Health Care System in the Industrialised Countries and the Role of Private Insurance

One of the reasons why health care is so expensive in America may be the lack of competitiveness of the health service and an imbalance in the provision of medical care. In fact, historically, such imbalances between the public and private health care systems have given rise to speculation and gainful expenses imposed by both hospitals and doctors who can charge much higher fees than their counterparts in other countries.
To stem the concern, Managed Care Organisations began to appear in the United States in the 1970s and 1980s. Their main objective was to contain the costs of health care services, by merging the role of the financer with that of the service provider. In this case, the members of the managed care network are guided to make use of services in the health care facilities that are part of such organisations, but the member is still entitled to choose, and can utilize services outside the network on payment of a deductible.
On the other hand, if the sizeable proportion of the population with no access to health care is taken out of the equation, the quality of care offered by the American system is the best in the world (Docteur, et al. 2003). In this respect, the availability of new and costly technology helps provide a rapid diagnosis and improves the quality of care.
The insurance industry has made significant steps forward around the globe on the subject of costs. Practical evidence drawn from international comparative studies shows that market operators are in the process of concentrating their resources in the strive for economies of scale, premiums have fallen considerably, while distribution methods have been streamlined to provide simpler, more direct sales for even greater savings in expenditure.
In line with their free market economy guiding principles, most advanced nations tend not to regulate services provided through private health care insurance. Notwithstanding, some supervisory bodies are very active in overseeing that policy prospectuses are explicit and provide comprehensive information to enable the insured party to properly evaluate the different policies available on the market. A series of EU directives have been issued in this regard to uphold disclosure and scope for comparing insurance products.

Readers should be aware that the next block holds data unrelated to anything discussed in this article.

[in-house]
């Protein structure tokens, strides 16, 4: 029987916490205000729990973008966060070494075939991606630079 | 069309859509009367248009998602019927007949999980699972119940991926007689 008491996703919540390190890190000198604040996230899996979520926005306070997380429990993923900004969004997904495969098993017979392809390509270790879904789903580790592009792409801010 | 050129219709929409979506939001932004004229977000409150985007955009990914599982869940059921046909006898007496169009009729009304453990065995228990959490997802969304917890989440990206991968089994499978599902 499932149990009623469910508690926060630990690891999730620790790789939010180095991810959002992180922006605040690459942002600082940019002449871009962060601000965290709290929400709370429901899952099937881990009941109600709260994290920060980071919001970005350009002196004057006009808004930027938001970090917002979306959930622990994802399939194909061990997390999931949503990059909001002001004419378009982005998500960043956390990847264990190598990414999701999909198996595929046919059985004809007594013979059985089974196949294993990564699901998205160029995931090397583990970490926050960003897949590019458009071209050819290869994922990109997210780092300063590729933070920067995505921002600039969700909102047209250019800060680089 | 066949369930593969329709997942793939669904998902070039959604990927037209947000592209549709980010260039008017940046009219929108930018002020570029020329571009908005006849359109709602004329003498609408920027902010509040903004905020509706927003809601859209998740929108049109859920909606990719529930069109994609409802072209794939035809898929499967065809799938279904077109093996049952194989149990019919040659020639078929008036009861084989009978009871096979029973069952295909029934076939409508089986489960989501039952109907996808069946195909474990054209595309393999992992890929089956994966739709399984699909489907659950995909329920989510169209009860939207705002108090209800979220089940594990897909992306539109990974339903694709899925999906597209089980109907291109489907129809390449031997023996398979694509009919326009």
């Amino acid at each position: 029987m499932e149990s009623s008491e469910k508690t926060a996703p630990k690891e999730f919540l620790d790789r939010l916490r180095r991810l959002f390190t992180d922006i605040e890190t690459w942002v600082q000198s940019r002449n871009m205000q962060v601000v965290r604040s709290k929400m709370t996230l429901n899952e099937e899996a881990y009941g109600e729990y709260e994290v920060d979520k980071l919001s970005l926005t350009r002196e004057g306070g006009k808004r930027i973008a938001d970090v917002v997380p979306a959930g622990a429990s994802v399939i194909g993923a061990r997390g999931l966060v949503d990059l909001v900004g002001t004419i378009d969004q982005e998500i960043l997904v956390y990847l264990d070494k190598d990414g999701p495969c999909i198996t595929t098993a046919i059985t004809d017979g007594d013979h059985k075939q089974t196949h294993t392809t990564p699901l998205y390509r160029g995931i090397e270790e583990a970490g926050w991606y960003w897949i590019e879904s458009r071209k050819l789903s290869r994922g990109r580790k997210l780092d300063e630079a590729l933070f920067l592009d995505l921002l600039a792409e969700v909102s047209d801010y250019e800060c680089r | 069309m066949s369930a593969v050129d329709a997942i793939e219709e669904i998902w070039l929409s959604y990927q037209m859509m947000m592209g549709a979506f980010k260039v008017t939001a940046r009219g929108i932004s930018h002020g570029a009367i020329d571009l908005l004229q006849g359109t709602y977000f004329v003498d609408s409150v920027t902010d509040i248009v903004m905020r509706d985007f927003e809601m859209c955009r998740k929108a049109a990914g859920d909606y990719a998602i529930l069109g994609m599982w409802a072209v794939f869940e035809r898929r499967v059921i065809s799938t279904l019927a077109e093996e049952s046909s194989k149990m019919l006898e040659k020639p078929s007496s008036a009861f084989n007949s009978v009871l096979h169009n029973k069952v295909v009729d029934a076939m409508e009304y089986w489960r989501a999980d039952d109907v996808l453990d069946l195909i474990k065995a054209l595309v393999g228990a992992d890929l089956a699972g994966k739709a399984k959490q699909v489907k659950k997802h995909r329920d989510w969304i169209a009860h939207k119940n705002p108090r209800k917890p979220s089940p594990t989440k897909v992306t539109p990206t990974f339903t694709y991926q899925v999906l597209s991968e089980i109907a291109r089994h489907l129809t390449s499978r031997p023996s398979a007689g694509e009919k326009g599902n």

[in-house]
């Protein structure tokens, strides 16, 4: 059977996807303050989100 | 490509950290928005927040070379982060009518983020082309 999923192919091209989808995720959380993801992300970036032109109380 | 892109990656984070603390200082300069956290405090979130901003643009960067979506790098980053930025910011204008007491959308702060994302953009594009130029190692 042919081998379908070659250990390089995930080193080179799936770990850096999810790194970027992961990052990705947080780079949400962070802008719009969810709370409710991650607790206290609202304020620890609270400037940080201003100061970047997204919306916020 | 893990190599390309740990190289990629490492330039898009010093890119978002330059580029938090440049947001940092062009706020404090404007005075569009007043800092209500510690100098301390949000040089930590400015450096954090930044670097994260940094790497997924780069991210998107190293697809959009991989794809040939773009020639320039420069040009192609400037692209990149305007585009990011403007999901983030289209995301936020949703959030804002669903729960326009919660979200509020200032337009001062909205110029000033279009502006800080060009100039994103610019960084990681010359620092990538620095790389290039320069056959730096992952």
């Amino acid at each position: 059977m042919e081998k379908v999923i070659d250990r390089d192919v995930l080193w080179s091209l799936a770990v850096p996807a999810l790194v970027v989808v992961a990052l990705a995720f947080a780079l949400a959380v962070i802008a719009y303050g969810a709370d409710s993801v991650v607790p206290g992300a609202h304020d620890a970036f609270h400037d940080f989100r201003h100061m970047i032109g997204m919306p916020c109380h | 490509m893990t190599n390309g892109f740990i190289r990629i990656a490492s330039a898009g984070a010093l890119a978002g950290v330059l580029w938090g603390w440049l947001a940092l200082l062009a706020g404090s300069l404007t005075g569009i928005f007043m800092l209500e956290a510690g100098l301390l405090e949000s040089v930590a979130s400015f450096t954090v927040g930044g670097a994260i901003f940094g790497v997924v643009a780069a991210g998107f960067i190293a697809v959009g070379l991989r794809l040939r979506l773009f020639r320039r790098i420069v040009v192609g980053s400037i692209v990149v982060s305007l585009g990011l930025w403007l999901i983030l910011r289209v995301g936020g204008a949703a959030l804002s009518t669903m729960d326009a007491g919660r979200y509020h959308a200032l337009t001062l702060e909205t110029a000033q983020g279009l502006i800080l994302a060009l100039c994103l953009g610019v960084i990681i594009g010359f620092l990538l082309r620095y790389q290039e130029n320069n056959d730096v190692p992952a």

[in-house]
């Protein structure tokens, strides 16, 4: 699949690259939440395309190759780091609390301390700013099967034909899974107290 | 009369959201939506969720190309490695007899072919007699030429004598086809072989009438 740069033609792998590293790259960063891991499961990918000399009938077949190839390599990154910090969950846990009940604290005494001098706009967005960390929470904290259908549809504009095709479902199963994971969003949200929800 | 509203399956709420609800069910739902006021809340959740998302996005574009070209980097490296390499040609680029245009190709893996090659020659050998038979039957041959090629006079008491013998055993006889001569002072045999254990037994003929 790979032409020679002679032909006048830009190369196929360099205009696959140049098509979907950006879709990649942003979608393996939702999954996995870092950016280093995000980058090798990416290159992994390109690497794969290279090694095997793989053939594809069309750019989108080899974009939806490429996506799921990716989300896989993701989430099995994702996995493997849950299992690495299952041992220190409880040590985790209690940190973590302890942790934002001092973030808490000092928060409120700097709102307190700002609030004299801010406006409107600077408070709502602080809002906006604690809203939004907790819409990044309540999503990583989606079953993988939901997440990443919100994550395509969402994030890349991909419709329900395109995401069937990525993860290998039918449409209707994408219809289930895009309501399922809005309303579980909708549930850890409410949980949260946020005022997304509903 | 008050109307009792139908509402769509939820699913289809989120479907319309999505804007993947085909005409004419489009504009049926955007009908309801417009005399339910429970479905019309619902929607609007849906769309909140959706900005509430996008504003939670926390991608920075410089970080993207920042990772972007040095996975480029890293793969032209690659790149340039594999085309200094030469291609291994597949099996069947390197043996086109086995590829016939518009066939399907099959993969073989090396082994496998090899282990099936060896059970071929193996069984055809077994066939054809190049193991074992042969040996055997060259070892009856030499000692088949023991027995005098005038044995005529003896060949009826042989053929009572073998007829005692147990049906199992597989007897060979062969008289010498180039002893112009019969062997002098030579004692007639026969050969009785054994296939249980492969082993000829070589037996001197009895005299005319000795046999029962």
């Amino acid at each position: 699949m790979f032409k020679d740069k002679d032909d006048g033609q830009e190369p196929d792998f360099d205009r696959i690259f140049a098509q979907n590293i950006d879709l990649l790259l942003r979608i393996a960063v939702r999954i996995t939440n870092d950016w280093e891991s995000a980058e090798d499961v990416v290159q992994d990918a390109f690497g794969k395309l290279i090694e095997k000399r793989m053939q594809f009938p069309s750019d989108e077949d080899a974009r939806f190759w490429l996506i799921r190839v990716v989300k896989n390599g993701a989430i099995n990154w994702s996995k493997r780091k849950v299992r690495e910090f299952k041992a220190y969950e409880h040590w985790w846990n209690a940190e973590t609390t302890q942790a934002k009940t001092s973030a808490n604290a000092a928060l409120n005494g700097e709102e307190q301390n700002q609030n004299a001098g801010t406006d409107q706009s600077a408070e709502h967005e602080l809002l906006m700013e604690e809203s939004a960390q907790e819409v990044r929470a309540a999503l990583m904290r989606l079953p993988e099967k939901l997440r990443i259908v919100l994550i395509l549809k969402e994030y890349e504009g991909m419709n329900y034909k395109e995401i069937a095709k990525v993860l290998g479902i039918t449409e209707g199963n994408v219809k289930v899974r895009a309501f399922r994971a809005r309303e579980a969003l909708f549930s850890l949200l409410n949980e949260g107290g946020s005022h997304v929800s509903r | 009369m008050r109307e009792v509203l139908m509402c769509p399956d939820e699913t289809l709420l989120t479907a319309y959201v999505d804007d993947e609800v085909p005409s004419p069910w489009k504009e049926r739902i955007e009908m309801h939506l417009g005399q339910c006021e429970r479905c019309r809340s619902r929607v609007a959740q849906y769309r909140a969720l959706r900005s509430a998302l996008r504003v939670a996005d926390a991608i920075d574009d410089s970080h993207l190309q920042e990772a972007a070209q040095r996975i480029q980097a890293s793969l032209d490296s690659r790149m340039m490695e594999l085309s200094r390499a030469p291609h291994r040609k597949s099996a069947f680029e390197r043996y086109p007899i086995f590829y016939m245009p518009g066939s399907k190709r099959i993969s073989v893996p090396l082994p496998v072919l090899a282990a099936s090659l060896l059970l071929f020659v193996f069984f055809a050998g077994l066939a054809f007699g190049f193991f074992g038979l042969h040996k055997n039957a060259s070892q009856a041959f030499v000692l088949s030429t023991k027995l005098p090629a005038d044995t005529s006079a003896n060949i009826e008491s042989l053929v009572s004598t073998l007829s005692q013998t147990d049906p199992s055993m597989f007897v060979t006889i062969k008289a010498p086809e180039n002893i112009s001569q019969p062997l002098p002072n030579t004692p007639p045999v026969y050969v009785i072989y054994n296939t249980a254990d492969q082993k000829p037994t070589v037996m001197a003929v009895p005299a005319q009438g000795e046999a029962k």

Insurance is often considered grounds for concerns regarding equity implications because its availability depends fundamentally on the financial capacity of the single individual. In addition, policies impose limiting conditions, dictating the level and type of guarantees provided and, in some cases, risks may be uninsurable. In this regard, in-depth studies on the income redistribution effect resulting from refunds of medical expenses show that inequalities have been recorded in France and Ireland, a very limited impact has been recorded in Germany and the Netherlands and no impact has been recorded in Denmark.
Moreover, the provision of health care services has the potential to favour the insured and deflect resources from other patients. This risk is present above all in systems where the line between the public and private sectors is not well defined, where services require payment under both systems and the public health care system is limited in its ability to satisfy all demands.
However, it should be noted that two types of risks are responsible for limitations being imposed on the provision of care to policy holders, as they are so significant that they can pose a threat to financial stability in extreme cases. These risks are moral hazard and adverse selection.
The first risk is generally addressed by the inclusion in the policy of deductibles and maximum amounts. Depending on the type of coverage, maximum amounts and deductibles are applied to claims for accidents and/or per year of contract, to the degree of disability or the duration of professional incapacity or hospital stay. The aim in this case is to make the insured party responsible and discourage him/her from misusing the third payer, as well as containing policy costs.
Limitations on hospital and medical expense insurance are normally applied to more common expenses, while there tends to be fewer limitations where hospital stays or serious pathologies are concerned. Regular health care — such as dental care or medications — is generally excluded because it does not involve any risk and is consequently unavailable under health insurance funds, which is why the sector becomes accessible by insurance companies.
The risk of adverse selection is present in individual policies and voluntary collective ones, and is addressed by requiring a physical exam on the signing of the policy or by filling out an anamnestic questionnaire to determine whether the insured party misuses the insurance to cover medical expenses for pre-existing pathologies.
The type of policy determines the type of care provided and level of coverage offered by the insurance. In individual contracts where the risk of adverse selection exists, it is essential that the state of health of the insured party is assessed at the time the policy is signed to prevent fraudulent behaviour. Where collective policies are concerned, the risk of adverse selection is, on the other hand, non-existent.

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